Andy Miller of Georgia Health News has a touching appreciation of Dawn Alford, an advocate for the disabled at the state Capitol. Alford died last week at the age of 41. Here's how he opened the piece:
As a lobbyist, Dawn Alford was smart, tenacious and effective. As a person, she was unfailingly pleasant, greeting people with a big smile.
And as a woman with disabilities, Dawn set a compelling example of what's possible. She influenced countless individuals she met, affecting how they viewed people with physical or intellectual disabilities.
Speaker David Ralston rolled out a new paid family leave policy for employees of the Georgia House that provides for three weeks of paid leave to an employee who welcomes a new child through birth, adoption or foster care. Employees who have worked for the chamber for at least a year are eligible, and it doesn't affect any vacation or sick time. Ralston said the policy will help the House attract and retain "the highest caliber staff to serve Georgia's citizens."
We've already told you about Tuesday's packed meeting with Sterigenics President Phil Macnabb as he addressed concerns about carcinogenic emissions at the company's Cobb County plant.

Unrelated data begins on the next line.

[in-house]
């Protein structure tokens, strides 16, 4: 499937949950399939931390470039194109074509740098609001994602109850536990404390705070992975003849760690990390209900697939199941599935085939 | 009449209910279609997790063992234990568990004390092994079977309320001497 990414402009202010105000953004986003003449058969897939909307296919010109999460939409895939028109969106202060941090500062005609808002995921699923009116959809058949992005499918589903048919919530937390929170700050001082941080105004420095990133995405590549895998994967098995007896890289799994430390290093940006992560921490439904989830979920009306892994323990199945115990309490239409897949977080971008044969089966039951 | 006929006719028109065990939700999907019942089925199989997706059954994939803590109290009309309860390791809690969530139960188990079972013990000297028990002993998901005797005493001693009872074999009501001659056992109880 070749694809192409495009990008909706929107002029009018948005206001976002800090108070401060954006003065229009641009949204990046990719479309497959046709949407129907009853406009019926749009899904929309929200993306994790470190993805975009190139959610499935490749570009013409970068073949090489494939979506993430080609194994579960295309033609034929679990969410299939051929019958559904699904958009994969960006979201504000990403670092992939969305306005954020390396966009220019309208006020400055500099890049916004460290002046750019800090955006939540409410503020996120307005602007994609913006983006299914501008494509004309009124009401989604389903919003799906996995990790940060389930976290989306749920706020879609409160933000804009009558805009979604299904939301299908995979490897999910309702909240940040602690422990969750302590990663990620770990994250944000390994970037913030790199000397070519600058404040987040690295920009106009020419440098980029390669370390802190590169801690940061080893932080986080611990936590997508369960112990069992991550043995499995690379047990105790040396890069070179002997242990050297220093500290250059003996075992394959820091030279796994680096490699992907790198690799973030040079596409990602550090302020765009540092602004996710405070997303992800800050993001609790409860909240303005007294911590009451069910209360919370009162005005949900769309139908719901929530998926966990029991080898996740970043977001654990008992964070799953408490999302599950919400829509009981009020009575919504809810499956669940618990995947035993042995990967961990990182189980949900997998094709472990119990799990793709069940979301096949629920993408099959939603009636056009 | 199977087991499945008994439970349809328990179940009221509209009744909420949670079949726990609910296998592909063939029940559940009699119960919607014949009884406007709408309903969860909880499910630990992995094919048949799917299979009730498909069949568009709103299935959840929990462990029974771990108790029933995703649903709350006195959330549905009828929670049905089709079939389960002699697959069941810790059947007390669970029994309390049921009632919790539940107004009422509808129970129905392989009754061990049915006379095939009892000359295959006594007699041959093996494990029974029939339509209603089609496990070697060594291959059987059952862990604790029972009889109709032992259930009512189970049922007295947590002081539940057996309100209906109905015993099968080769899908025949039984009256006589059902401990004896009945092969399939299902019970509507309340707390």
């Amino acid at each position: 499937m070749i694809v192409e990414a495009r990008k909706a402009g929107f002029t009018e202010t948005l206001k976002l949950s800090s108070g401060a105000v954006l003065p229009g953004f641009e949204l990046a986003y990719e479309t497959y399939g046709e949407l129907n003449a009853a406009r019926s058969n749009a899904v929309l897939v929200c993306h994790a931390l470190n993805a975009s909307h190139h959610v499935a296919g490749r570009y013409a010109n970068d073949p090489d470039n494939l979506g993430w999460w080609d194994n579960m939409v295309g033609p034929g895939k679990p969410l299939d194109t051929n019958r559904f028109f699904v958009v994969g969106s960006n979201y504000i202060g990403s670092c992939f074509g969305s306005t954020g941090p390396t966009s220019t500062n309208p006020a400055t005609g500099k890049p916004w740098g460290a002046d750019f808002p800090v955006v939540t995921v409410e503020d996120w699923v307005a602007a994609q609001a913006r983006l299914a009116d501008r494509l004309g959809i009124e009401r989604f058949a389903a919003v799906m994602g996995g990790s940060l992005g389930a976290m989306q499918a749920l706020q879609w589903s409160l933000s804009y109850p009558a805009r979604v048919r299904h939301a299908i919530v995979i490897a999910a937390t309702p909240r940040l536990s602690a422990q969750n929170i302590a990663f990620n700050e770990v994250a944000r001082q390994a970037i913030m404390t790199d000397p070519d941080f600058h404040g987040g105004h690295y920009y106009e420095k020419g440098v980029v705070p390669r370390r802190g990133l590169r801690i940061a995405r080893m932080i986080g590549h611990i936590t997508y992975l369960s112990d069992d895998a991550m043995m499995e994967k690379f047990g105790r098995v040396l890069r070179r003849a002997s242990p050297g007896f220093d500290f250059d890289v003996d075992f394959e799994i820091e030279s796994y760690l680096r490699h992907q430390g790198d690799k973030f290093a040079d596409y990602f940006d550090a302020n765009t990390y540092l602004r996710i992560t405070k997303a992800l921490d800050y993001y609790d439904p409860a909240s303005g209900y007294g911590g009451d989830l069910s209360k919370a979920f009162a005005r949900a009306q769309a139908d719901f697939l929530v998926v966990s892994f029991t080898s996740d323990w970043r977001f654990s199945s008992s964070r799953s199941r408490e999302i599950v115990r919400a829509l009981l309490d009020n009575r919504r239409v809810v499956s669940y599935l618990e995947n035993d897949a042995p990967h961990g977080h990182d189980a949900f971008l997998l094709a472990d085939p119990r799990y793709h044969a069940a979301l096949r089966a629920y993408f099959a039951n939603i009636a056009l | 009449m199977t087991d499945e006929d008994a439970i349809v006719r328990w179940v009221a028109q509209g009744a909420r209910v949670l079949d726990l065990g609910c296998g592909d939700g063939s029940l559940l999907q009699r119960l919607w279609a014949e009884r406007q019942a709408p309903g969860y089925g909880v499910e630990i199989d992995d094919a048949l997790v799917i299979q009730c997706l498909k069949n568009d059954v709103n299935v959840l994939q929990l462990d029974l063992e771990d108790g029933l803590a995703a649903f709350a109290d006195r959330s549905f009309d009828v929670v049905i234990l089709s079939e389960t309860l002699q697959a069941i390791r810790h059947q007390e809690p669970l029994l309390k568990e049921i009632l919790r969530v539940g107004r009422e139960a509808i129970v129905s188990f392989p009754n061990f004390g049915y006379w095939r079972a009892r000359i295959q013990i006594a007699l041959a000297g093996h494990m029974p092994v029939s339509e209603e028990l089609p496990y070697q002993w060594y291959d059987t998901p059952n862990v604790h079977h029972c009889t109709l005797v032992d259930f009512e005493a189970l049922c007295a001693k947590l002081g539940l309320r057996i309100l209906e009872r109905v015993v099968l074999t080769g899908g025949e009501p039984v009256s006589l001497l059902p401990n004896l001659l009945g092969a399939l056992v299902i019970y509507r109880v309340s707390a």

Now U.S. Rep. David Scott, D-Atlanta, has weighed in, urging the company to suspend operations at its Smyrna facility until independent emissions testing is conducted.
"This plant is closely located near residential communities, schools, a shelter for homeless women and children, the Chattahoochee River, and an animal shelter – placing hundreds of Smyrna residents and families at serious health risk. This situation is urgent and must be rectified right away," said Scott, whose 13th District includes parts of Cobb County.
Scott is the first member of Congress to weigh in on this issue, but he’s not likely to be the last.
Scott said he intends to be at the next town hall meeting on the issue, along with representatives from the federal Environmental Protection Agency, the Centers for Disease Control and Prevention and Georgia's Environmental Protection Division. It’s scheduled for Aug. 19 at the Cobb County Civic Center.